However semaphore suffered from the need for skilled operators and expensive towers at intervals of ten to thirty kilometres. As a result of competition from the electrical telegraph, the last commercial line was abandoned in 1880. On 25 July 1837 the first commercial electrical telegraph was demonstrated by English inventor Sir William Fothergill Cooke, English scientist Sir Charles Wheatstone. Both inventors viewed their device as "an improvement to the electromagnetic telegraph" not as a new device. Samuel Morse independently developed a version of the electrical telegraph that he unsuccessfully demonstrated on 2 September 1837, his code was an important advance over Wheatstone's signaling method. The first transatlantic telegraph cable was completed on 27 July 1866, allowing transatlantic telecommunication for the first time; the conventional telephone was invented independently by Alexander Bell and Elisha Gray in 1876. Antonio Meucci invented the first device that allowed the electrical transmission of voice over a line in 1849.
However Meucci's device was of little practical value because it relied upon the electrophonic effect and thus required users to place the receiver in their mouth to "hear" what was being said. The first commercial telephone services were set-up in 1878 and 1879 on both sides of the Atlantic in the cities of New Haven and London. Starting in 1894, Italian inventor Guglielmo Marconi began developing a wireless communication using the newly discovered phenomenon of radio waves, showing by 1901 that they could be transmitted across the Atlantic Ocean; this was the start of wireless telegraphy by radio. Voice and music had little early success. World War I accelerated the development of radio for military communications. After the war, commercial radio AM broadcasting began in the 1920s and became an important mass medium for entertainment and news. World War II again accelerated development of radio for the wartime purposes of aircraft and land communication, radio navigation and radar. Development of stereo FM broadcasting of radio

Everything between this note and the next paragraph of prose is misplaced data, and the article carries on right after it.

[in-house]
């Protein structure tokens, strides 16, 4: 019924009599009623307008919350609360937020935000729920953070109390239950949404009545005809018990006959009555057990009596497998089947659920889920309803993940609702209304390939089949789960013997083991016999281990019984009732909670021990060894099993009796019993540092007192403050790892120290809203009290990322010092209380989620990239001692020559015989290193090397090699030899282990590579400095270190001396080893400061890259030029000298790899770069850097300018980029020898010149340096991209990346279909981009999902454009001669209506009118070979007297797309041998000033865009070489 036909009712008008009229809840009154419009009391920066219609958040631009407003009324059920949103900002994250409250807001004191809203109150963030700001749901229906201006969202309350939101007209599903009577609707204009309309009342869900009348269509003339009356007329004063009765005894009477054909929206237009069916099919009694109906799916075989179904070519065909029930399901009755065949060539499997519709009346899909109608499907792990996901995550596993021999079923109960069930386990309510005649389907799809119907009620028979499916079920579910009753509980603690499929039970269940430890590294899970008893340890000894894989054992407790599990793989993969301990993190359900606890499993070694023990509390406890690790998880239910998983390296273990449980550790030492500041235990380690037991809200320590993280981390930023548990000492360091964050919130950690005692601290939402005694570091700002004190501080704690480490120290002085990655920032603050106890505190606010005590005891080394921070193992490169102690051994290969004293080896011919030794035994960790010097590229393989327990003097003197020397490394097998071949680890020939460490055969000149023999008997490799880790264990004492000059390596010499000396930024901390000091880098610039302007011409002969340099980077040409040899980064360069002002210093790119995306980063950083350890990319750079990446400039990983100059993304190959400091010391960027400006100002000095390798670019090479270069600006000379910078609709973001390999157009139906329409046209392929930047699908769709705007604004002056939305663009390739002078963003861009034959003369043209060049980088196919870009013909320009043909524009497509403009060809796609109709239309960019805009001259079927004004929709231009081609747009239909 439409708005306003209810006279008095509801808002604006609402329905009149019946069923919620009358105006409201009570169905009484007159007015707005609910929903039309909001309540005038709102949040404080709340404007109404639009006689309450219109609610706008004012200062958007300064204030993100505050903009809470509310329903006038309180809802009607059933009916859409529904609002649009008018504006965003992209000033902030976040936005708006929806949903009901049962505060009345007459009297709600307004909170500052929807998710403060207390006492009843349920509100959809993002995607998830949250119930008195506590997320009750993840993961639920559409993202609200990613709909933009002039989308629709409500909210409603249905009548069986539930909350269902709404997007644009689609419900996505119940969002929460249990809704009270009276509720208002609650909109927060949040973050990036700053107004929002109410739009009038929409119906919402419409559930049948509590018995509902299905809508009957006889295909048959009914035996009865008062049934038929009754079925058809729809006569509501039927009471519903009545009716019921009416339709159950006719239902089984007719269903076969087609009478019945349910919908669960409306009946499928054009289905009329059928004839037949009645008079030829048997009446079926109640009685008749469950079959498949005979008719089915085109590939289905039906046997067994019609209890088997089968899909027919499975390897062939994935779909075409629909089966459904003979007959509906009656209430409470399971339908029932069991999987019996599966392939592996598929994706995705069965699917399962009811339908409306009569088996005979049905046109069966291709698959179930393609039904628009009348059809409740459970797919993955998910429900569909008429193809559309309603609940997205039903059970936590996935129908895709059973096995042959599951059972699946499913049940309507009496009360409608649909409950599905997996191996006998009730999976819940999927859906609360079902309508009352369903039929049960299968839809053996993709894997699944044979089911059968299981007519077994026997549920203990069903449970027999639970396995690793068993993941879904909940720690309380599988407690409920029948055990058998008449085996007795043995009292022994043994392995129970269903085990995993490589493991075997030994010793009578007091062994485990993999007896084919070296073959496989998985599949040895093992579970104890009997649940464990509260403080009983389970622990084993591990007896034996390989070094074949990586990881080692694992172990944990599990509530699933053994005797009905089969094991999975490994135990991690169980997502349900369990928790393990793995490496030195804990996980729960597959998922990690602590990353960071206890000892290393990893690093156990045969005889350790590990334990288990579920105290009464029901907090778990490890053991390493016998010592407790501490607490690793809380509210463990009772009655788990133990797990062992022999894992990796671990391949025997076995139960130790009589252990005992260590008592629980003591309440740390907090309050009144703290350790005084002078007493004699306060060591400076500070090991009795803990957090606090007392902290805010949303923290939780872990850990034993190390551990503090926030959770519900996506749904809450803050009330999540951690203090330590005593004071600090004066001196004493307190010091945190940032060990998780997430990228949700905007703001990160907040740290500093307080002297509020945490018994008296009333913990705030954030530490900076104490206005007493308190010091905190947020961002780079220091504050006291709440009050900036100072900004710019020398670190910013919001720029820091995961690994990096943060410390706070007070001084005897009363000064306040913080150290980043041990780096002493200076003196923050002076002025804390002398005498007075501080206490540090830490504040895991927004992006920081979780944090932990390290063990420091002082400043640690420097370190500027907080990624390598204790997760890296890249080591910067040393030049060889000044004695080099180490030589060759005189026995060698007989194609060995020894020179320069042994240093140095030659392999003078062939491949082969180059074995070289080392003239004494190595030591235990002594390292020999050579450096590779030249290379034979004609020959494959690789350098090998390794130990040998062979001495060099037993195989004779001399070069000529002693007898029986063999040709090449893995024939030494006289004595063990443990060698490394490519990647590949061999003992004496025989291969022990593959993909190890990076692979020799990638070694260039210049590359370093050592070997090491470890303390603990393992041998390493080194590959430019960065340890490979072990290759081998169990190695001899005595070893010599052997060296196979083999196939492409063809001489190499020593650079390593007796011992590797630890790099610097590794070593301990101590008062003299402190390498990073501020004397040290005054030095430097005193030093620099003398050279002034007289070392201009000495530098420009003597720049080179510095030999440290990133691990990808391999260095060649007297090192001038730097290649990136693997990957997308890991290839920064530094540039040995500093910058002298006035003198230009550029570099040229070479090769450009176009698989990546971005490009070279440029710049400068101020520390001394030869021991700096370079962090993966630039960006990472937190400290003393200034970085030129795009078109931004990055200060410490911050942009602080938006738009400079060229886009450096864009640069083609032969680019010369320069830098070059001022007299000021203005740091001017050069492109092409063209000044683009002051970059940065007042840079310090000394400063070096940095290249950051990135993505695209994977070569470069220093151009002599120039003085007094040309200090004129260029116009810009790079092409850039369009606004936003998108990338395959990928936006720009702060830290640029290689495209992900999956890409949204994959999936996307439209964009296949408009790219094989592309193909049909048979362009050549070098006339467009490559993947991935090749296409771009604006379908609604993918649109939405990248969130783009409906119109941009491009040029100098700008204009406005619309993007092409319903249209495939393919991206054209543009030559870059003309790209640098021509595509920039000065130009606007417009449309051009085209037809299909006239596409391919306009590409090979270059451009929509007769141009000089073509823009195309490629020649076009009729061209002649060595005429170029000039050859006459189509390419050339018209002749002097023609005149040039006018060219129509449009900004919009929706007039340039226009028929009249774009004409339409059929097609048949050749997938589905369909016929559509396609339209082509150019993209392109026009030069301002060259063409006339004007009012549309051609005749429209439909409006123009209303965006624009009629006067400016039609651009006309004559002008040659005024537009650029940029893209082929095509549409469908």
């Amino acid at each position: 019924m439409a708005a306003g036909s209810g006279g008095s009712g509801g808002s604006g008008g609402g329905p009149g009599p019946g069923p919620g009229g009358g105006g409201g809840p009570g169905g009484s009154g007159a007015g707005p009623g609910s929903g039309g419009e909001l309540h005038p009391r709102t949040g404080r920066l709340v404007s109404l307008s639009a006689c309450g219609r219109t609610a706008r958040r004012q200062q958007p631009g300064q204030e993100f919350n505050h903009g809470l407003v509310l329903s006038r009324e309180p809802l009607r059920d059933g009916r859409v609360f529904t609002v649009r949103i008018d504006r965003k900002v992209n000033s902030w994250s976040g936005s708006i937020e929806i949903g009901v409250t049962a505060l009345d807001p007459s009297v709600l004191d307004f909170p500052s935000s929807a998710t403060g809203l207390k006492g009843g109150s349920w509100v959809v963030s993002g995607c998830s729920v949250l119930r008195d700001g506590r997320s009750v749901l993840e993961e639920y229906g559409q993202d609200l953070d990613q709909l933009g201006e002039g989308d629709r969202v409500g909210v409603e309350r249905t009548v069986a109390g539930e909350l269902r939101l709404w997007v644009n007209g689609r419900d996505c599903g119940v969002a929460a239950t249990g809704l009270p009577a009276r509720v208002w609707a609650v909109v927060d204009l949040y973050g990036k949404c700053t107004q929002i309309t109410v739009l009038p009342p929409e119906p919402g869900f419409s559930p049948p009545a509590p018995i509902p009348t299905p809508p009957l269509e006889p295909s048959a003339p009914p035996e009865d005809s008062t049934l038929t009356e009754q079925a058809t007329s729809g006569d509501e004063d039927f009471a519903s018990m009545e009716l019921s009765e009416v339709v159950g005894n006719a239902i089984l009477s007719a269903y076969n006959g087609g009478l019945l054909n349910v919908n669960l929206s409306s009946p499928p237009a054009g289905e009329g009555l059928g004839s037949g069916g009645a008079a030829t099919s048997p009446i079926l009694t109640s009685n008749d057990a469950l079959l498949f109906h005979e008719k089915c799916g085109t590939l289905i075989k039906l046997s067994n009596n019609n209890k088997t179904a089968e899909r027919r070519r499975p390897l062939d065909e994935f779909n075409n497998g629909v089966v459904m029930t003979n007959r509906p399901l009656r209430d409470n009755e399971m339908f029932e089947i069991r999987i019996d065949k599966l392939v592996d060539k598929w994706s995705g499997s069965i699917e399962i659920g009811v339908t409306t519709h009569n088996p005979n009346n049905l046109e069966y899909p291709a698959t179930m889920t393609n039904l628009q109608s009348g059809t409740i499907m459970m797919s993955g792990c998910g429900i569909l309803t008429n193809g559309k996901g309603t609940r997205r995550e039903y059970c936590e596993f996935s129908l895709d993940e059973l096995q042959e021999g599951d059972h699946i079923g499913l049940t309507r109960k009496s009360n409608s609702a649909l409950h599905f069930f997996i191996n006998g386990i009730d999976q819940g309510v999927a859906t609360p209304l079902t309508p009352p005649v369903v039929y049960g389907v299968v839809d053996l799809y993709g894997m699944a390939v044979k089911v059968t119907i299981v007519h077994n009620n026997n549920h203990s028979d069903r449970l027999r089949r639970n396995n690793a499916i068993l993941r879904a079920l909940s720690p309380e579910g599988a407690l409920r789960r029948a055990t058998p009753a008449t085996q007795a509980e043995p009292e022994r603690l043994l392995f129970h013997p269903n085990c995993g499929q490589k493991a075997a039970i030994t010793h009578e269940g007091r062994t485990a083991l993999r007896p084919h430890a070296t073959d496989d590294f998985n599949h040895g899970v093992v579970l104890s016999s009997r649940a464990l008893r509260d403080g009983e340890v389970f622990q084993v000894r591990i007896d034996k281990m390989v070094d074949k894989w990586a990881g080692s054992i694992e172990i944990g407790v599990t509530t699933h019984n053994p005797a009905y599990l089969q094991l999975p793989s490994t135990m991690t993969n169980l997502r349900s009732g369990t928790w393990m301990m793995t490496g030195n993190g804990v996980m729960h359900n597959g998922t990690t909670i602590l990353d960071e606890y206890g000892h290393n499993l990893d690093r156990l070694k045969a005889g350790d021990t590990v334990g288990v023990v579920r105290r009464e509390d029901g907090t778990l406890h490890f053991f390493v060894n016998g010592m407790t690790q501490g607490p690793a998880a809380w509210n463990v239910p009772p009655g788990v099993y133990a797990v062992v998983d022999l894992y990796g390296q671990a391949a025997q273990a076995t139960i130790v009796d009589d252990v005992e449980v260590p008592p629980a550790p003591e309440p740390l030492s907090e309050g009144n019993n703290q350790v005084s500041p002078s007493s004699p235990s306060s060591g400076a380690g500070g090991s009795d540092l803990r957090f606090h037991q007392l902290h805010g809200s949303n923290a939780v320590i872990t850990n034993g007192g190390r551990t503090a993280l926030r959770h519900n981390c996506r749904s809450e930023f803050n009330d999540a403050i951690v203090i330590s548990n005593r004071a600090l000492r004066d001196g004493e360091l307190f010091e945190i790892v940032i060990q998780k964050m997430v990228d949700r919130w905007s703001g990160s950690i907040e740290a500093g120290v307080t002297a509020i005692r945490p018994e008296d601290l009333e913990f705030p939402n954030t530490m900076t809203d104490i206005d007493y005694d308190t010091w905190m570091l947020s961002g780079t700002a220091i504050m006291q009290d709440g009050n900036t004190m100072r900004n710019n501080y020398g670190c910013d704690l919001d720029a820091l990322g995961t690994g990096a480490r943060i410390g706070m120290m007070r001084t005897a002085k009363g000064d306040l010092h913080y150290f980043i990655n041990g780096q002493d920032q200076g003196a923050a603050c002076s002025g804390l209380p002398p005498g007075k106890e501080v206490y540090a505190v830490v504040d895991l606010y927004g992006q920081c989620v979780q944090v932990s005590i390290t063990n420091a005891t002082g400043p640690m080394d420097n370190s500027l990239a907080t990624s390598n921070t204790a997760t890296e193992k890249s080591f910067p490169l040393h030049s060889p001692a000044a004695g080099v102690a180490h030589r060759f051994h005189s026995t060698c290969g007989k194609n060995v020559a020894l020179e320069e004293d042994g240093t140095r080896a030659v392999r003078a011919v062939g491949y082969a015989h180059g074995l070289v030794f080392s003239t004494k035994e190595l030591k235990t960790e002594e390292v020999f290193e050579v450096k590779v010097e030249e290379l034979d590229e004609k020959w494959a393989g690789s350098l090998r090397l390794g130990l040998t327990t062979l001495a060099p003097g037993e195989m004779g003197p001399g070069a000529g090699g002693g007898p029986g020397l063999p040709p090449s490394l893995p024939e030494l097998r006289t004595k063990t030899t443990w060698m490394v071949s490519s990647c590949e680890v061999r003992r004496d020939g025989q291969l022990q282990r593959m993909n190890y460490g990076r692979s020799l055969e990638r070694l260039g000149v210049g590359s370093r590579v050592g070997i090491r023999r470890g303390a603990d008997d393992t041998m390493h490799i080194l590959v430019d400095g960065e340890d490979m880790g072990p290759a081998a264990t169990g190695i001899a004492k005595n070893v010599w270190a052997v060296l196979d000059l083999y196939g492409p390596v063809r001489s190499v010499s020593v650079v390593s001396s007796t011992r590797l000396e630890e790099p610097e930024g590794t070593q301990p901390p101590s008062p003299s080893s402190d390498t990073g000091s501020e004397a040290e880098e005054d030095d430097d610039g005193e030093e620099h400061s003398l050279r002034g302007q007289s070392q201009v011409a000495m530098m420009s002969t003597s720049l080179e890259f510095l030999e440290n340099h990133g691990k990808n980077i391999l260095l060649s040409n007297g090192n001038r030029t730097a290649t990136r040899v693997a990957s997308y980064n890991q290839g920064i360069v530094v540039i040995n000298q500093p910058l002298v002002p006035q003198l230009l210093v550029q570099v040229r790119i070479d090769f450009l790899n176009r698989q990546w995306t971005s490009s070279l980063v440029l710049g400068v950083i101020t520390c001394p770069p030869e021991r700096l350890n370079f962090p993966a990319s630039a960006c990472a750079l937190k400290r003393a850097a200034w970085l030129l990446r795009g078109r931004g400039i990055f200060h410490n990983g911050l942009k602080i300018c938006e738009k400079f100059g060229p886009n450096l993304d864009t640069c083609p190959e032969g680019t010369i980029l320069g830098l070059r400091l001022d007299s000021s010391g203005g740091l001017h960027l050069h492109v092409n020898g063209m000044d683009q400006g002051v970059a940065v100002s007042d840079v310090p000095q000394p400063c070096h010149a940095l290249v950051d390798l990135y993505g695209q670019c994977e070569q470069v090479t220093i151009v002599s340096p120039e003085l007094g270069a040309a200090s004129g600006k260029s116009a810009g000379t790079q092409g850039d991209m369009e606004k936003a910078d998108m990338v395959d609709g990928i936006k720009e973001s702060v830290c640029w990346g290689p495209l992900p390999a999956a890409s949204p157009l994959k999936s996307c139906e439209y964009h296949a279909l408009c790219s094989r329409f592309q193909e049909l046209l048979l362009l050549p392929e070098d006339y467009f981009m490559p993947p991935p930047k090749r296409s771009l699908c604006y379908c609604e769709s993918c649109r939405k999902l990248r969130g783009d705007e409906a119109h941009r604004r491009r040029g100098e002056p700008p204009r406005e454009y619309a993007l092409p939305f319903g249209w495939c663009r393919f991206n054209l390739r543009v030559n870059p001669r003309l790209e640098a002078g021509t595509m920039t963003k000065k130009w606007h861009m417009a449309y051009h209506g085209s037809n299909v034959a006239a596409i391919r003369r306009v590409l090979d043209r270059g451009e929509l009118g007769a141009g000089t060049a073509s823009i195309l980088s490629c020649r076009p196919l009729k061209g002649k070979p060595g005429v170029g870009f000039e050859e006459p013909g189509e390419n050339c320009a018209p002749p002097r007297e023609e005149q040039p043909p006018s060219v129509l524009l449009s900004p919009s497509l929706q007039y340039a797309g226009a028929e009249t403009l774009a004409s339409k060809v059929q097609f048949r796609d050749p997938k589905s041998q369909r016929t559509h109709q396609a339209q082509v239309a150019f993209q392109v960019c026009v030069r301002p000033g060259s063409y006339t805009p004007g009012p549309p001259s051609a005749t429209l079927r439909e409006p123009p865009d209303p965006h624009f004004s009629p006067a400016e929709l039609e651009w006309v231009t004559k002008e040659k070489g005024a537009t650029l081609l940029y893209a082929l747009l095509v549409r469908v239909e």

Carlos Slim Helú is a Mexican business magnate, engineer and philanthropist. From 2010 to 2013, Slim was ranked as the richest person in the world by the Forbes business magazine, he derived his fortune from his extensive holdings in a considerable number of Mexican companies through his conglomerate, Grupo Carso. As of April 2019, he is the fifth-richest person in the world according to Forbes' listing of The World's Billionaires, with him and his family having a net worth estimated at $63.1 billion. He is the richest man in Latin America, his conglomerate includes education, health care, industrial manufacturing, real estate, energy, entertainment, high-technology, retail and financial services. He accounts for 40% of the listings on the Mexican Stock Exchange, while his net worth is equivalent to about 6 percent of Mexico's gross domestic product; as of 2016, he is the largest single shareholder of The New York Times Company. Slim was born on 28 January 1940, in Mexico City, to Julián Slim Haddad and Linda Helú Atta, both Maronite Catholics from Lebanon.